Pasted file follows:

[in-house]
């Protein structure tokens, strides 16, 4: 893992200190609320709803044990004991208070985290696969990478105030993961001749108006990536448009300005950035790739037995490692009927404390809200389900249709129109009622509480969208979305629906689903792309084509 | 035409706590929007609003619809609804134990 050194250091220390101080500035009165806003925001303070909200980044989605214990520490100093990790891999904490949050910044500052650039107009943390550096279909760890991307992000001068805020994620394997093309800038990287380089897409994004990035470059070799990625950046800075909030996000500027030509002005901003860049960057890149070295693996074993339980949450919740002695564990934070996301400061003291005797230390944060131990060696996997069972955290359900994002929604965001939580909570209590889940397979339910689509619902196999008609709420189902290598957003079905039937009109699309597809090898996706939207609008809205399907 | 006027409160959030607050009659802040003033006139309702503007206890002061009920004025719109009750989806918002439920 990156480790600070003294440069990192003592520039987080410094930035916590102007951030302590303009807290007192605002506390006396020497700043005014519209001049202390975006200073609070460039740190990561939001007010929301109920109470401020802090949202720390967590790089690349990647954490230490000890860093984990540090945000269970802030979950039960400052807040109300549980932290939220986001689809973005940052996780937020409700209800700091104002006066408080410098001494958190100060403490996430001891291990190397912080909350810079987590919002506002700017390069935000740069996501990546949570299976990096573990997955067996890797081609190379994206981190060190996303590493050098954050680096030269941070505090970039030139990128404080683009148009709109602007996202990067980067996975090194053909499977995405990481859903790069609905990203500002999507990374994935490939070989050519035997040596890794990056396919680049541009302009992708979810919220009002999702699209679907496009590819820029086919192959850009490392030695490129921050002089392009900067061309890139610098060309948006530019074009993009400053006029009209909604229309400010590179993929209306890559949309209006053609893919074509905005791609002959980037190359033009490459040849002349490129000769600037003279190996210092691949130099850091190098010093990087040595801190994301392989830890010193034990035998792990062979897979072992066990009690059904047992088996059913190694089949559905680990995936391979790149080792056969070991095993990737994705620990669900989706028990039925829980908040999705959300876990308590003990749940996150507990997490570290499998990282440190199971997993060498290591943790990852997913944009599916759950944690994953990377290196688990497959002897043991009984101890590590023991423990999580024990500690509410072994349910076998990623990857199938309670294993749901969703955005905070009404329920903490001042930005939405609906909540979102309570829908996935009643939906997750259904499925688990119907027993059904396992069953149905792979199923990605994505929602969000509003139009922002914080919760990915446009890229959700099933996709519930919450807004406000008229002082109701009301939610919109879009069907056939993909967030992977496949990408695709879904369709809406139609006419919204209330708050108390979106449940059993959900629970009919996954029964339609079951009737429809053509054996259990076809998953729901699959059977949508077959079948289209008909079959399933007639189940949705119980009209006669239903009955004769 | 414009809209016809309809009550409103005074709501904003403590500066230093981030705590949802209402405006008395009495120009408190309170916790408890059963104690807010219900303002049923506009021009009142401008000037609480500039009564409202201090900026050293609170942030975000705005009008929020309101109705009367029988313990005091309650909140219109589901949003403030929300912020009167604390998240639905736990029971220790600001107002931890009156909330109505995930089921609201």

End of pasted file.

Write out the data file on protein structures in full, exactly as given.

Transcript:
[in-house]
């Protein structure tokens, strides 16, 4: 893992200190609320709803044990004991208070985290696969990478105030993961001749108006990536448009300005950035790739037995490692009927404390809200389900249709129109009622509480969208979305629906689903792309084509 | 035409706590929007609003619809609804134990 050194250091220390101080500035009165806003925001303070909200980044989605214990520490100093990790891999904490949050910044500052650039107009943390550096279909760890991307992000001068805020994620394997093309800038990287380089897409994004990035470059070799990625950046800075909030996000500027030509002005901003860049960057890149070295693996074993339980949450919740002695564990934070996301400061003291005797230390944060131990060696996997069972955290359900994002929604965001939580909570209590889940397979339910689509619902196999008609709420189902290598957003079905039937009109699309597809090898996706939207609008809205399907 | 006027409160959030607050009659802040003033006139309702503007206890002061009920004025719109009750989806918002439920 990156480790600070003294440069990192003592520039987080410094930035916590102007951030302590303009807290007192605002506390006396020497700043005014519209001049202390975006200073609070460039740190990561939001007010929301109920109470401020802090949202720390967590790089690349990647954490230490000890860093984990540090945000269970802030979950039960400052807040109300549980932290939220986001689809973005940052996780937020409700209800700091104002006066408080410098001494958190100060403490996430001891291990190397912080909350810079987590919002506002700017390069935000740069996501990546949570299976990096573990997955067996890797081609190379994206981190060190996303590493050098954050680096030269941070505090970039030139990128404080683009148009709109602007996202990067980067996975090194053909499977995405990481859903790069609905990203500002999507990374994935490939070989050519035997040596890794990056396919680049541009302009992708979810919220009002999702699209679907496009590819820029086919192959850009490392030695490129921050002089392009900067061309890139610098060309948006530019074009993009400053006029009209909604229309400010590179993929209306890559949309209006053609893919074509905005791609002959980037190359033009490459040849002349490129000769600037003279190996210092691949130099850091190098010093990087040595801190994301392989830890010193034990035998792990062979897979072992066990009690059904047992088996059913190694089949559905680990995936391979790149080792056969070991095993990737994705620990669900989706028990039925829980908040999705959300876990308590003990749940996150507990997490570290499998990282440190199971997993060498290591943790990852997913944009599916759950944690994953990377290196688990497959002897043991009984101890590590023991423990999580024990500690509410072994349910076998990623990857199938309670294993749901969703955005905070009404329920903490001042930005939405609906909540979102309570829908996935009643939906997750259904499925688990119907027993059904396992069953149905792979199923990605994505929602969000509003139009922002914080919760990915446009890229959700099933996709519930919450807004406000008229002082109701009301939610919109879009069907056939993909967030992977496949990408695709879904369709809406139609006419919204209330708050108390979106449940059993959900629970009919996954029964339609079951009737429809053509054996259990076809998953729901699959059977949508077959079948289209008909079959399933007639189940949705119980009209006669239903009955004769 | 414009809209016809309809009550409103005074709501904003403590500066230093981030705590949802209402405006008395009495120009408190309170916790408890059963104690807010219900303002049923506009021009009142401008000037609480500039009564409202201090900026050293609170942030975000705005009008929020309101109705009367029988313990005091309650909140219109589901949003403030929300912020009167604390998240639905736990029971220790600001107002931890009156909330109505995930089921609201």